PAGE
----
9. Pennings, Enrico, 2000. "Taxes and stimuli of investment under uncertainty," European Economic Review, Elsevier, vol. 44(2), pages 383-391, February.
    10. Cesare Dosi & Michele Moretto, 1997. "Pollution Accumulation and Firm Incentives to Accelerate Technological Change Under Uncertain Private Benefits," Environmental & Resource Economics, Springer;European Association of Environmental and Resource Economists, pages 285-300.
    11. Yishay D. Maoz, 2011. "Tax, Stimuli Of Investment And Firm Value," Metroeconomica, Wiley Blackwell, vol. 62(1), pages 171-174, February.
    12. Yu, Chia-Feng & Chang, Ta-Cheng & Fan, Chinn-Ping, 2007. "FDI timing: Entry cost subsidy versus tax rate reduction," Economic Modelling, Elsevier, vol. 24(2), pages 262-271, March.
    Full references (including those not matched with items on IDEAS)


    Citations are extracted by the CitEc Project, subscribe to its RSS feed for this item.

    Cited by:

    1. Ing-Marie Gren & Tobias Häggmark-Svensson & Hans Andersson & Gunnar Jansson & Annika Jägerbrand, 2016. "Using traffic data to estimate wildlife populations," Journal of Bioeconomics, Springer, pages 17-31.
    2. Häggmark-Svensson, Tobias & Elofsson, Katarina & Engelmann, Marc & Gren, Ing-Marie, 2015. "A review of the literature on benefits, costs, and policies for wildlife management," Working Paper Series 2015:1, Department Economics, Swedish University of Agricultural Sciences.

    More about this item


    traffic accidents; costs; wild boar; econometrics; land scape characteristics; Sweden.;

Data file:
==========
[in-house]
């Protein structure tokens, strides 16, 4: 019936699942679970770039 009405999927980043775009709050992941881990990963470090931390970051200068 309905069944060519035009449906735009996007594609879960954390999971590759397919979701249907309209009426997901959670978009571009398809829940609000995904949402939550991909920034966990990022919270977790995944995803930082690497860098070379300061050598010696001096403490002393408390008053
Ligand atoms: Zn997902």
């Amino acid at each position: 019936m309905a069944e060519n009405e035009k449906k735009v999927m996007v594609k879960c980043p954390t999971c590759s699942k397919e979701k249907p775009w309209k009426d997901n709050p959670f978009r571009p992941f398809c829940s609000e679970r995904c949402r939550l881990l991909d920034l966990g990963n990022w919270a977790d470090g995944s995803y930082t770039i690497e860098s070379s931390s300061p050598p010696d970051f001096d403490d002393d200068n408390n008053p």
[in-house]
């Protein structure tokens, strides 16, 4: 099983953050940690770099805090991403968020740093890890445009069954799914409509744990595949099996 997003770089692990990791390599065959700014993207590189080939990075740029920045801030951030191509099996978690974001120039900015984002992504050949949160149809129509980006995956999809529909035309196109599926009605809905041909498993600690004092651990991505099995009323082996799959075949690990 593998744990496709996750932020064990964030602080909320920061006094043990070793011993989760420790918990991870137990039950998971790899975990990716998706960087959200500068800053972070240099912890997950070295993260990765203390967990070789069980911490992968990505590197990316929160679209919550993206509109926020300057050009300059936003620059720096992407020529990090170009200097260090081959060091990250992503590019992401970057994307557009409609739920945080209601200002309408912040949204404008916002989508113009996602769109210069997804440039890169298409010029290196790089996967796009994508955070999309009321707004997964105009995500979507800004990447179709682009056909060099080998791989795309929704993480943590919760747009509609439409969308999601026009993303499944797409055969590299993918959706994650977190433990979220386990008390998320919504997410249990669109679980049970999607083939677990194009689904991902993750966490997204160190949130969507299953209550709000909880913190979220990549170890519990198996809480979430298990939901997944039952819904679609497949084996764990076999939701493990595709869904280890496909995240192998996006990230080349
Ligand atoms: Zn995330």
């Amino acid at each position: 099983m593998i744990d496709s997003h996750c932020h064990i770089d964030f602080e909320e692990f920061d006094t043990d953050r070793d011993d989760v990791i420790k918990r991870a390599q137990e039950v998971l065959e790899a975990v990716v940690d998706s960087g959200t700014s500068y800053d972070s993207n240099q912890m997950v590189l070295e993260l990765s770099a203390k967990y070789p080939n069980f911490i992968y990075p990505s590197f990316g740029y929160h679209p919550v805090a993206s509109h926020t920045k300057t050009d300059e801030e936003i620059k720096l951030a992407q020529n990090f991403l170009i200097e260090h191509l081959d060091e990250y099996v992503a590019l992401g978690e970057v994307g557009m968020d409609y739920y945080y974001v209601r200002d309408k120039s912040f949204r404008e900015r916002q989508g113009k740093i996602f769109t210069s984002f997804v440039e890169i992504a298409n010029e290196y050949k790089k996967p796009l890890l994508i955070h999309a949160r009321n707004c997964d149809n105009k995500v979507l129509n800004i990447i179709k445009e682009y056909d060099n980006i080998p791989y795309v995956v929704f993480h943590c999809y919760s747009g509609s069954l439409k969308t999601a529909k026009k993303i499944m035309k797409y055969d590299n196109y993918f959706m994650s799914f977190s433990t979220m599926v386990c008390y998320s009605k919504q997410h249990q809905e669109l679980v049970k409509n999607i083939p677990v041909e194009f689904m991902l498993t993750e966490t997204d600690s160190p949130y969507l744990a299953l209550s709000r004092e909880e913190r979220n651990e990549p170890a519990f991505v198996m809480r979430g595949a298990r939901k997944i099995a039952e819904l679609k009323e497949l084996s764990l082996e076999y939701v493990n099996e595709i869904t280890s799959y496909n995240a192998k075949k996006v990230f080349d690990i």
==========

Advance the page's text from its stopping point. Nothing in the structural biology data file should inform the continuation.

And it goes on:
JEL classification:

    • Q29 - Agricultural and Natural Resource Economics; Environmental and Ecological Economics - - Renewable Resources and Conservation - - - Other
    • Q57 - Agricultural and Natural Resource Economics; Environmental and Ecological Economics - - Environmental Economics - - - Ecological Economics

    NEP fields

    This paper has been announced in the following NEP Reports:


    Access and download statistics


    All material on this site has been provided by the respective publishers and authors. You can help correct errors and omissions. When requesting a correction, please mention this item's handle: RePEc:hhs:slueko:2014_005. See general information about how to correct material in RePEc.

    For technical questions regarding this item, or to correct its authors, title, abstract, bibliographic or download information, contact: (Elizabeth Hillerius). General contact details of provider: .

    If you have authored this item and are not yet registered with RePEc, we encourage you to do it here. This allows to link your profile to this item. It also allows you to accept potential citations to this item that we are uncertain about.

    We have no references for this item. You can help adding them by using this form .

    If you know of missing items citing this one, you can help us creating those links by adding the relevant references in the same way as above, for each refering item. If you are a registered author of this item, you may also want to check the "citations" tab in your RePEc Author Service profile, as there may be some citations waiting for confirmation.

    Please note that corrections may take a couple of weeks to filter through the various RePEc services.

    IDEAS is a RePEc service hosted by the Research Division of the Federal Reserve Bank of St. Louis . RePEc uses bibliographic data supplied by the respective publishers.